The introductory chapter of your thesis is chapter one of your study; as such, it must be written well. It is normally given the title, “General Introduction.” Sections of this chapter are the background to the study; statement of problem; research question; objectives of the study; significance of the study; methodology for the study; delimitation of the study; and organization of the chapters.In this article, I discuss these points to assist you in writing your introductory chapter.
- Background to the Study
The background to the study establishes the context of the research. It explains why your research is important. In this section, you outline the historical developments in the literature that led to the current topic. If the study is interdisciplinary, it should describe how different disciplines are connected and what aspects of each discipline would be studied. The student should highlight the development of his or her research topic and identify the main gaps that need to be addressed. A good background to a study should be organized by finding answers to the following questions: (1) What is known about the broad topic? (2) What are the gaps or missing links that need to be addressed? (3) What is the significance of addressing those gaps? (4) What are the rationale and hypothesis of your study? The background section should discuss your findings in a chronological manner to accentuate the progress in the field and the missing points that need to be addressed. The background should be written as a summary of your interpretation of previous research and what your study proposes to accomplish.
- Statement of Problem
The heart of any research project is the problem. This must be stated clearly and completely. At a minimum, you should describe it in one or more grammatically complete sentences. Your research problem should be stated in such a way that it answers the following questions: (1) What am I researching? (2) For what purpose am I conducting the research? Finding answers to such questions could help you focus your problem statement.
- Research Question(s)
A research question is a question that your research study or project sets out to answer. You should have a main research question; and from the main, you could have minor questions that help to provide information for answering the main research question. Ask open-ended “how” and “why” questions about your general topic. Your questions should be specific, clear and focused. Don’t ask questions that demand “yes” and “no” answers. Such questions have no space for explanations.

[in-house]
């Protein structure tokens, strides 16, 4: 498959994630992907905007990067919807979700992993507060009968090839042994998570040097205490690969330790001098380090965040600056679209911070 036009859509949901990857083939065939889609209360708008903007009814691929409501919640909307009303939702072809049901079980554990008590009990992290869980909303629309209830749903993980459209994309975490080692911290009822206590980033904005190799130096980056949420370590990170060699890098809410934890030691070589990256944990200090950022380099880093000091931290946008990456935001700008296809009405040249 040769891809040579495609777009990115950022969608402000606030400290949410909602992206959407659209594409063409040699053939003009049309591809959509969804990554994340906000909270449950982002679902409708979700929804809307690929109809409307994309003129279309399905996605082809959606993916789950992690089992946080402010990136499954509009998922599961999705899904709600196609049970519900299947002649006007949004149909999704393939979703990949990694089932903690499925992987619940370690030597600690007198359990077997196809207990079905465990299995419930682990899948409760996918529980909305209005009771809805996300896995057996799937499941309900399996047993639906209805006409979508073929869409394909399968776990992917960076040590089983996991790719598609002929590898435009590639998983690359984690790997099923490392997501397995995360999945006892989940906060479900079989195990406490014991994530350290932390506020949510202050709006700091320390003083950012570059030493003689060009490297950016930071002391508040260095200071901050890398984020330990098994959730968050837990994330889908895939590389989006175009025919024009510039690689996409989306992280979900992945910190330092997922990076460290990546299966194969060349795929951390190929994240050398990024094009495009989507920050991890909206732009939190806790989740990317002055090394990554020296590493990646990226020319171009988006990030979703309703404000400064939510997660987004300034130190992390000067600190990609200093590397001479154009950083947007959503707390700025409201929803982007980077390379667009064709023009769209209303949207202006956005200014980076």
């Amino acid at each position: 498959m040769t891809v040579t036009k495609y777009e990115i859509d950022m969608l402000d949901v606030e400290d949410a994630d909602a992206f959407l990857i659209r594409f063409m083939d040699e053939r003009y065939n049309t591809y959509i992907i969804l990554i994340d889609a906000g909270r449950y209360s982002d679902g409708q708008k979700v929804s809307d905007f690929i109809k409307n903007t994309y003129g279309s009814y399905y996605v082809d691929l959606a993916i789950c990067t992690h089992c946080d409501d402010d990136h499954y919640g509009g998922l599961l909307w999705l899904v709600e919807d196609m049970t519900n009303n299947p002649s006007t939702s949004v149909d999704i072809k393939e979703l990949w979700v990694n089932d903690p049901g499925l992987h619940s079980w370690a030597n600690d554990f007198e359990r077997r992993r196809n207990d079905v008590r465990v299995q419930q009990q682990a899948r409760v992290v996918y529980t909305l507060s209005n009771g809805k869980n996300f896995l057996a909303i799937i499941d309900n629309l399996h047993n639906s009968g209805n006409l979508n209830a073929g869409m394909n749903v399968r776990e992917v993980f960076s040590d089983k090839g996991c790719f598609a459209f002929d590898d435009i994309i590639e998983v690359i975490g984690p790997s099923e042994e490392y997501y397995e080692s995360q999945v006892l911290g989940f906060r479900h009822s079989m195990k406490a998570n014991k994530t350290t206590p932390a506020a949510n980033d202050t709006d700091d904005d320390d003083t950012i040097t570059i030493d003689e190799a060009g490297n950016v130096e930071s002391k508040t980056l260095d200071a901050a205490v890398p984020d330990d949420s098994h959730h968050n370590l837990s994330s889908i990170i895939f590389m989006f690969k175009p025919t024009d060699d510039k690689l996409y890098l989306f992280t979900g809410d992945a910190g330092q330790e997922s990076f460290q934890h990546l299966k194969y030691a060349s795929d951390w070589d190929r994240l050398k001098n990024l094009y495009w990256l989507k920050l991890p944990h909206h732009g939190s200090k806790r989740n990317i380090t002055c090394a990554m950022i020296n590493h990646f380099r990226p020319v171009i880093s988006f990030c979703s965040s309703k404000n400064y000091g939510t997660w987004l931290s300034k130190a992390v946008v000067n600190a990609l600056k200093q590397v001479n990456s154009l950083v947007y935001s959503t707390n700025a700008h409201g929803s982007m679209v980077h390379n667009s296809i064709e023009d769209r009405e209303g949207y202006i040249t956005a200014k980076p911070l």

- Objective(s) of the Study
What do you hope to achieve at the end of the study? Your objectives should be stated in measurable terms. The number of objectives must align with the number of research questions. This is because at the end of your study, you would take each research question and state whether the objective for that particular question has been answered. It is important to state here that each research question and objective could be repackaged into a publishable journal article.
- Significance of the Study
How important would your study be to academia? How important would it be for policy formation? These are questions that you should be answering as you state the significance of your study. Don’t state how the findings of your research will help your church or a group. Even though they might have sponsored your study, remember that you will be given an academic degree by a university on completion.
- Methodology for the Study
There are basically three types of research methodologies: Quantitative, qualitative and a combination of quantitative and qualitative methods known as the mixed method. The quantitative research method is number driven; the data is collected by recording numbers. With qualitative research, data is collected through what people say; and the mixed method generates data through numbers and words. The research methodology is treated in detail later in the study.
- Delimitation of the Study
This simply means that you have to set boundaries within which you would conduct your study. You have to focus on where you would collect data and who would be your interviewees and respondents. If you don’t do that you would end up collecting data from places outside the domain of your study. For instance, you would collect data from Kumasi Municipality whilst the study is situated at Ejisu; you would collect data from people you meet on the street whilst you stated in your methodology that you would interview 10 pastors of Pentecostal Churches at Ejisu.
- Organization of the Chapters
In this section, you outline what each chapter would entail. Chapter one – General Introduction. You state all the topics discussed above. Chapter two – Literature Review. State the literature you would review in themes. Chapter Three – Methodology. Describe in detail the approach for the study. Chapter Four – Data interpretation, analysis, findings and discussion of findings. Chapter Five – Conclusion. This includes what you set out to research; summary of the research process; summary of findings; contribution to knowledge; issues emerging out of the study; recommendations; and conclusions.
This article provides readers with the basic outline of writing the introductory chapter to your PhD Thesis. On your own try to write an introduction to your thesis project using the provided guide.
This article is published with the kind courtesy of the author – Prof. Jonathan Edward Tetteh Kuwornu-Adjaottor. He is an Associate Professor of New Testament and Mother Tongue Biblical Hermeneutics in the Department of Religious Studies, Faculty of Social Sciences, College of Humanities and Social Sciences, Kwame Nkrumah University of Science and Technology, Kumasi, Ghana.